Goals for 2019 – A Product Manager’s New Year’s Resolutions

BY Emily Tate ON JANUARY 1, 2019

It’s a new year, and while the date changing on a calendar doesn’t really have some magical power, it is a nice reminder to slow down and reflect. Many of us will think about the personal goals we want to achieve this year, our businesses will be setting plans and strategizing how to make this year the best one yet, and we’ll be looking at what behaviors in ourselves we might want to change (no really, I AM going to eat healthier this time!).

Happy New Year

As I think about my own growth, here are my resolutions to help me be a better product manager.

#1 – I resolve to stop jumping to solutions before exploring the problem

Even at this stage of my career – when I definitely know better – it is still far too easy to see a problem and immediately think I know how to fix it. Or come up with an idea without seeing if there is a problem in the first place. This isn’t confined to big product efforts; even small things, using my product mindset to explore a problem can open up multiple options to solve it. I know of several areas in my own work where slowing down and living in the problem space will serve me well as I start this year, and I want get in the habit of proactively asking myself: “What are you really trying to do here?”

#2 – I resolve to start reading the pile of books I’ve collected on my work bookshelf

There is a lot of information out there that can help me grow in my craft. Articles, videos, podcasts – they all provide quick and easy ways to access the breadth of industry knowledge that is out there. Confession: I have always been drawn to buying all the books from different thought leaders, but have a habit of letting them sit on my bookshelf as nice ideas. I’ve recently started fully reading some, and have realized how much I have been missing by letting myself think quick hits are enough. While many topics are covered at a high level in blogs, books on the same subject have the ability to go so much deeper. They are worked on by their authors for months or years rather than hours, and are heavily researched, typically incorporating a lot of interviews so you’re getting the knowledge of hundreds of people rather than one.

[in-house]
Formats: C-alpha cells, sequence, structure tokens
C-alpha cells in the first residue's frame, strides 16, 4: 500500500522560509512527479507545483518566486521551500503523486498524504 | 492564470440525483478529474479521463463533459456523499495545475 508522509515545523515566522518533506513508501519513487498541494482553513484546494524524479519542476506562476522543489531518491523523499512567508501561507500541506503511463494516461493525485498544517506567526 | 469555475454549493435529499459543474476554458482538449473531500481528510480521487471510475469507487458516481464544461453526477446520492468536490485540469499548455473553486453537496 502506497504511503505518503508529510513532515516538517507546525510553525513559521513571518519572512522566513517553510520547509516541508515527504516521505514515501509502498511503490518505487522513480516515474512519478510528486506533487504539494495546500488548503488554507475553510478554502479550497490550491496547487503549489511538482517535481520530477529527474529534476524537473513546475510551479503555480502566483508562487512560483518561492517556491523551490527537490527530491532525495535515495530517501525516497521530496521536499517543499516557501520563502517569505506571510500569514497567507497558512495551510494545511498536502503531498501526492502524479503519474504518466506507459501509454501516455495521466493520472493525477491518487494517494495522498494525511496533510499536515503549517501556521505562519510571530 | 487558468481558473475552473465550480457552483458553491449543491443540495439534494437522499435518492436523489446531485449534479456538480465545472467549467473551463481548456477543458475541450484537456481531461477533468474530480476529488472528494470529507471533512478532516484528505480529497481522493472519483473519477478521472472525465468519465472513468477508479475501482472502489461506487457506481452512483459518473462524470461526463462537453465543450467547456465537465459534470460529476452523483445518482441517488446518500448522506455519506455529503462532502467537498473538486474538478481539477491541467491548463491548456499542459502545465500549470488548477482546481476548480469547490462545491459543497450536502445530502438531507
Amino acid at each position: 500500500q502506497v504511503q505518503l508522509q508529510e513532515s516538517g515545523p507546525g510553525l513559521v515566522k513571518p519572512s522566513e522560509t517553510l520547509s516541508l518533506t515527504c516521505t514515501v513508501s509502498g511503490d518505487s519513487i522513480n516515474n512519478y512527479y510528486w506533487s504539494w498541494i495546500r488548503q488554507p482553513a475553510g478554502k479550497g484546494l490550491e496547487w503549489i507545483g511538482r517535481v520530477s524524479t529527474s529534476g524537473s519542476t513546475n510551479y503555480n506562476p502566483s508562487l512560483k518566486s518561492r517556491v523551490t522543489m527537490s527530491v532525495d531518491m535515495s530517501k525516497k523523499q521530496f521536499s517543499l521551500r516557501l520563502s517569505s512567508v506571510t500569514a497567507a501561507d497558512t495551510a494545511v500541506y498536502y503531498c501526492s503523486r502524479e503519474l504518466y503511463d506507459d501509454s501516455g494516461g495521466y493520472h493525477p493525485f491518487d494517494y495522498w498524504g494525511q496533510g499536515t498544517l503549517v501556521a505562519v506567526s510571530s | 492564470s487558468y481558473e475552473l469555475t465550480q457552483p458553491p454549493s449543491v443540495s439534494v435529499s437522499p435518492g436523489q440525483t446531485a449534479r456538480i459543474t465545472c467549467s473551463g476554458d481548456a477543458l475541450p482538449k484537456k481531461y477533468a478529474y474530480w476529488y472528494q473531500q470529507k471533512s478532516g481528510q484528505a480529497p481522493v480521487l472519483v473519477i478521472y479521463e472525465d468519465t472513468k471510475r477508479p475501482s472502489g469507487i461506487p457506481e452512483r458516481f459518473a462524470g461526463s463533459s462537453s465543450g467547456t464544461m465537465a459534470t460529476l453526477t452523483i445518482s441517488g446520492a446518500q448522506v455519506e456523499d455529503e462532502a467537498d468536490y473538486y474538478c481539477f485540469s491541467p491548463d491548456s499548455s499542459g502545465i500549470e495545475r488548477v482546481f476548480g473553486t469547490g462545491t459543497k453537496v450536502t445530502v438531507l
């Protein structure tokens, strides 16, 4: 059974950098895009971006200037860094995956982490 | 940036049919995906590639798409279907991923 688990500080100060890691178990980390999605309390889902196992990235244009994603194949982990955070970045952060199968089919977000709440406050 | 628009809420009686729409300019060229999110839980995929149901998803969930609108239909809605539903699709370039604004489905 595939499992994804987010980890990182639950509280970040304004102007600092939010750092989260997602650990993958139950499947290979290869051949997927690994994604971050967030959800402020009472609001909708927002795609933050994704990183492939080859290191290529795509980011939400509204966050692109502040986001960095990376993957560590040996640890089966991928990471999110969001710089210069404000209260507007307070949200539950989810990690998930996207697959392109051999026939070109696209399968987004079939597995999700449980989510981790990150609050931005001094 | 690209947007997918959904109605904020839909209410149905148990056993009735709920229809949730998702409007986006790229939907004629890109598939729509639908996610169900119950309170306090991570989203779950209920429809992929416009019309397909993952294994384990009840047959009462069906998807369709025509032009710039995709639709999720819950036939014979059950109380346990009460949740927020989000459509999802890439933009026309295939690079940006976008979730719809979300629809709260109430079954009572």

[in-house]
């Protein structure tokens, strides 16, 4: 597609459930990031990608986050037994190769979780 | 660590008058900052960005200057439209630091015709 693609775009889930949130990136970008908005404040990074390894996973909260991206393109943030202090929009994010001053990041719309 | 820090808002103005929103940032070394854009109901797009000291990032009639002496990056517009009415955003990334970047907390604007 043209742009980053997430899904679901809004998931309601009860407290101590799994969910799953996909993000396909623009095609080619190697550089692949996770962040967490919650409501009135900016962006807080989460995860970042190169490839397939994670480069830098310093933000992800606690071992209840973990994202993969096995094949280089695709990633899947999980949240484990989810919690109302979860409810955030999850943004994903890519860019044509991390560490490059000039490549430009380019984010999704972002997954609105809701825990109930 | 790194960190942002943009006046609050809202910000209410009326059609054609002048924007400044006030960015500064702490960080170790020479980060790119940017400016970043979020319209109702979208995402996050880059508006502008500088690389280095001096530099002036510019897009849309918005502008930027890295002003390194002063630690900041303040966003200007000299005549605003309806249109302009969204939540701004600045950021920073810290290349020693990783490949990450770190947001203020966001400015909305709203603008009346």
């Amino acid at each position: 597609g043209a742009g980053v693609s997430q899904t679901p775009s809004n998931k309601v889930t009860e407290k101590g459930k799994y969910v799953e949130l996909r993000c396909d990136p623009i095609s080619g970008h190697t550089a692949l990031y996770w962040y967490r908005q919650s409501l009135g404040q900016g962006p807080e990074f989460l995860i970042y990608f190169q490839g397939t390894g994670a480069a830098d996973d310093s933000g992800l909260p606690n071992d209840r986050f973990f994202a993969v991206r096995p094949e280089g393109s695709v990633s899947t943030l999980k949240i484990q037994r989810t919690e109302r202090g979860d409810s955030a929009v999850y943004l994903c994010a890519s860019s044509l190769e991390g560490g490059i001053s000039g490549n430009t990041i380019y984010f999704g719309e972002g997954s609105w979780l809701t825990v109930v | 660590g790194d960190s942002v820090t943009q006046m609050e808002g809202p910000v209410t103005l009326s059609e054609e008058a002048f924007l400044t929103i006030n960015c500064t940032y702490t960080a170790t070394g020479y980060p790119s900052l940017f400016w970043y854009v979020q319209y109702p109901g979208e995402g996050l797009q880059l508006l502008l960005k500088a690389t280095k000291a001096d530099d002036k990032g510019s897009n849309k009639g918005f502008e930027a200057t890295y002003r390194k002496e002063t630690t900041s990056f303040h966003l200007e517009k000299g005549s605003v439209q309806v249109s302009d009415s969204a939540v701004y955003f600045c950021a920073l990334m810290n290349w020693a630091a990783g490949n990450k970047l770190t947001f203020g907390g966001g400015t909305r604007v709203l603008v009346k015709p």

So this year, I resolve to fully read 100% of the books currently on my bookshelf as of January 1st. I only have about 50% confidence I’ll hit this Key Result – a tip I learned from reading Radical Focus by Christina Wodtke!

My current work bookshelf. Some I’ve read, some I haven’t, but by the end of 2019, they will all have been read.

#3 – I resolve to continue learning from others, and sharing my experiences to help others grow

Years ago, I discovered we all become better when we contribute to the community. Learning on our own can only take us so far – hearing the experiences of our product peers in other companies can spark new ideas and help us get unstuck in our challenges. And the things that feel very obvious to me might be the exact problem with which someone else is dealing and could use some advice. So I’ll continue attending local meetups in my area (have you checked out your local ProductTank lately?), contributing to productive conversation on Slack and Twitter, reading the thoughts of others, and writing up my own. I will fully take advantage of the conferences I attend, where I often find the conversations with new friends on breaks are just as valuable as the things I take from the people on stage. Because we all get better when we help each other.

What are your product resolutions? We want to hear them! Tweet yours with the hashtag #myproductresolution.

Emily Tate

About

Emily Tate

Emily brings more than 10 years of product management experience to her role as US General Manager for Mind the Product. While she has worked across a variety of industries, she will always have a soft spot for the travel industry where she spent most of her early career building software for airlines and developing a leading consumer travel app, TripCase. Emily is passionate about the craft of product management and loves talking about new ways to make products people love.

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